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Hosting A (Pandemic) Thanksgiving Celebration At Home

Bubba Clement

Bubba born and raised in Tucson, AZ. He is an Arizona native and has lived in Phoenix since 2009...

Bubba born and raised in Tucson, AZ. He is an Arizona native and has lived in Phoenix since 2009...

Nov 24 5 minutes read

Gatherings during the upcoming holidays are a perfect opportunity to reconnect with extended family and friends. But with COVID-19 throwing us off the loop this 2020, Thanksgiving is going to look a lot different this year, just like with our (demised) summer vacation plans and all the holidays that have passed since it started.

The rise in the number of COVID-19 cases globally is, indeed, disheartening, and it may be enough for some to consider postponing their Thanksgiving plans. But, if you're looking for tips on how to arrange a safe and pandemic-friendly Thanksgiving celebration this year, then you've come to the right place!

Here are some quarantine-friendly Thanksgiving ideas to help you host a fun Turkey Day celebration for your family and friends: 

Ask guests to avoid contact with people outside of their households for 14 days before the gathering

Finalize the guestlist for your simple celebration a few weeks in advance, so you can ask your invitees to avoid outside contact for at least 14 days before the actual party to ensure a safe COVID-19 free gathering.

Host outdoor gatherings instead

Research suggests that holding outdoor gatherings are much safer than indoors, especially when it comes to potentially transmitting or contracting COVID-19. However, the types of interactions that you have when you're outside is also important, so make sure that you maintain physical distancing and wear protective gear at all times.

Avoid buffet-style servings

More hands-on the serving ware means more germs, so instead of going for buffet-style servings for Thanksgiving, go for an ala-carte dinner and pick a designated person to serve up turkey and sides onto individual plates.

Limit the number of attendees

Large gatherings may pose a difficulty in maintaining social distancing, so make sure to keep your Thanksgiving party intimate for now so that everyone can remain 6 feet apart at all times.

Mask up!

Require everyone to wear masks that cover both the mouth and nose, and make sure they keep it on, except when eating or drinking.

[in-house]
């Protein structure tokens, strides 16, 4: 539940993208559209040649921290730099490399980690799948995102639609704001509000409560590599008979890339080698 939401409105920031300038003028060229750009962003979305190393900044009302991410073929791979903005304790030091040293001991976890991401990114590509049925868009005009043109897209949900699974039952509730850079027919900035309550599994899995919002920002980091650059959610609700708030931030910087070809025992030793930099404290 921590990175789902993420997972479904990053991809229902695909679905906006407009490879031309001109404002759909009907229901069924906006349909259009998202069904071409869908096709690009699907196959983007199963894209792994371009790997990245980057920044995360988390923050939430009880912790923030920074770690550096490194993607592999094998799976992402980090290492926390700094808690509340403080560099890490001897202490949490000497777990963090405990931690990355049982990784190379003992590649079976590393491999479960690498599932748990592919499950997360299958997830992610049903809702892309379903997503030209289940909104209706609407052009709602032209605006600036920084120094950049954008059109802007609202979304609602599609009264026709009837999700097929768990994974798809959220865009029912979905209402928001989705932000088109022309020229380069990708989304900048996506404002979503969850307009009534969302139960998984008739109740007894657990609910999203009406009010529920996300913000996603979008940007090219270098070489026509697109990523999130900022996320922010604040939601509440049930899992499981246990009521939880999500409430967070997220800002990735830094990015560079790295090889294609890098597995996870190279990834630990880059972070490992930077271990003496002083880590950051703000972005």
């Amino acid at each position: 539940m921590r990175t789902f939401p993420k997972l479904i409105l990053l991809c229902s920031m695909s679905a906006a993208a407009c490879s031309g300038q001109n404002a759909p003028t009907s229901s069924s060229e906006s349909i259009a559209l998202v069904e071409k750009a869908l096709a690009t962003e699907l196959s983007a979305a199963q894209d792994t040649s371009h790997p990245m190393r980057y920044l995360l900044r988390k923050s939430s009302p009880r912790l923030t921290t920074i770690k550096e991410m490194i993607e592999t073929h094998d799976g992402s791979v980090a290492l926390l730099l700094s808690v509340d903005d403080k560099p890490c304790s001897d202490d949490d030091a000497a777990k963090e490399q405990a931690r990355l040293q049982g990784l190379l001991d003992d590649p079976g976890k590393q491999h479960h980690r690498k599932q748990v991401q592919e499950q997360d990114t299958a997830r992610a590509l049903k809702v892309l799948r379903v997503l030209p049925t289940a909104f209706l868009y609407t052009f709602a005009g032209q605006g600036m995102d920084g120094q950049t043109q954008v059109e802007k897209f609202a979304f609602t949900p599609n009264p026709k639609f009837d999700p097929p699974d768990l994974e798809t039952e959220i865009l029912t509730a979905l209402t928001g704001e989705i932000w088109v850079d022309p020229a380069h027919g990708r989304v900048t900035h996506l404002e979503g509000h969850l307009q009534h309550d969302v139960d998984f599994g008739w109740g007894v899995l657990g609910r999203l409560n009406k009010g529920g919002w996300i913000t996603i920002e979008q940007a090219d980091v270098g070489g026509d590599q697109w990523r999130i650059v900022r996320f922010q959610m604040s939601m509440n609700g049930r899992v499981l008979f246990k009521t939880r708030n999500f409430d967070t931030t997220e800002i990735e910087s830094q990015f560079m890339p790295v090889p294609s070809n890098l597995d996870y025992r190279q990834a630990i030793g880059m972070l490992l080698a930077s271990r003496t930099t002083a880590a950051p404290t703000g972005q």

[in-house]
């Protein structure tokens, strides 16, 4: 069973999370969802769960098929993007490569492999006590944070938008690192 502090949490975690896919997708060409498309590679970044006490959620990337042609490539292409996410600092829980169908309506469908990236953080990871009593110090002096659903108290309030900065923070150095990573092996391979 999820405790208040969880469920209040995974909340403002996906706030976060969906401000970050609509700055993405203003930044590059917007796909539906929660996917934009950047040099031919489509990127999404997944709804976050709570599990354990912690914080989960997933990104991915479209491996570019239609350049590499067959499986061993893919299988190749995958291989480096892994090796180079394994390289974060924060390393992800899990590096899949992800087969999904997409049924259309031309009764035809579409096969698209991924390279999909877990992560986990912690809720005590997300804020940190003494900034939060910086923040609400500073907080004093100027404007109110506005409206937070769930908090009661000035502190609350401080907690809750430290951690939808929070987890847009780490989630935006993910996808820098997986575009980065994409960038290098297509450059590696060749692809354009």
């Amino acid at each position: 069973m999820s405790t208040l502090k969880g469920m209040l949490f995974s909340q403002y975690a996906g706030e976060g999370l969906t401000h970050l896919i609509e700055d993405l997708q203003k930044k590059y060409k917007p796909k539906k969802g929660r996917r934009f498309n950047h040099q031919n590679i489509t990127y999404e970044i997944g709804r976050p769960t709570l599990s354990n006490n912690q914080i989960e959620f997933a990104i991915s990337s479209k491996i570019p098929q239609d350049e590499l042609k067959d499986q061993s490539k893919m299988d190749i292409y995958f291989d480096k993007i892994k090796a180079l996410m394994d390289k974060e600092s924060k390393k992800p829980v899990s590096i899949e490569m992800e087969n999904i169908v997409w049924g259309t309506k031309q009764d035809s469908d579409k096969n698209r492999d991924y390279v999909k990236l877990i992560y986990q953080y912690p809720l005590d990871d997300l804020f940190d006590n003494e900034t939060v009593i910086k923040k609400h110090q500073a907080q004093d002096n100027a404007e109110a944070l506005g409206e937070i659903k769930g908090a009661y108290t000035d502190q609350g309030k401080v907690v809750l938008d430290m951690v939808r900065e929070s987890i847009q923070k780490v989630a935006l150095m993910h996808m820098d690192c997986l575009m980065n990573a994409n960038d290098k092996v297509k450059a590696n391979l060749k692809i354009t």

Clean and disinfect commonly touched surfaces and any shared items between use when feasible

Use EPA-approved disinfectants when cleaning and disinfecting commonly-touched surfaces like doorknobs, tables, chairs, etc., to avoid the spread of any germs and viruses. It's important to be pro-active and alert: always wipe and disinfect after every touch or use.

Increase ventilation or place central air and heating on a continuous circulation

If the weather doesn't permit an outdoor gathering, make sure to add extra ventilation around the venue. Place central air and heating on continuous circulation to keep the air flowing. (or open doors and windows!

Avoid hugs, handshakes, or any physical contact

We know you missed seeing your friends and family, but any physical contact is STILL a no-no, especially when trying to avoid COVID-19.

Have sanitizers and alcohols within reach

To make sure that everyone's keeping clean and sanitized while each other's company, have sanitizers and alcohols within reach. Place spray bottles and sanitizer pumps in strategic locations so that the spread of any virus can be avoided and contained.

Have a virtual Thanksgiving party instead

Keeping a party safe and enjoyable amidst the threat of COVID-19 can be both meticulous and exhausting, so if you're looking to spend Thanksgiving stress-free, then do a virtual one instead! Share recipes ahead of time and host a virtual dinner over Zoom, Skype, or Facebook Portal, so you can still spend time with the people you care about most while indulging in a special, home-cooked meal. Keep things fun and interesting by playing games, toasting with a signature (or any) cocktail, and sharing what you’re most thankful for this year.

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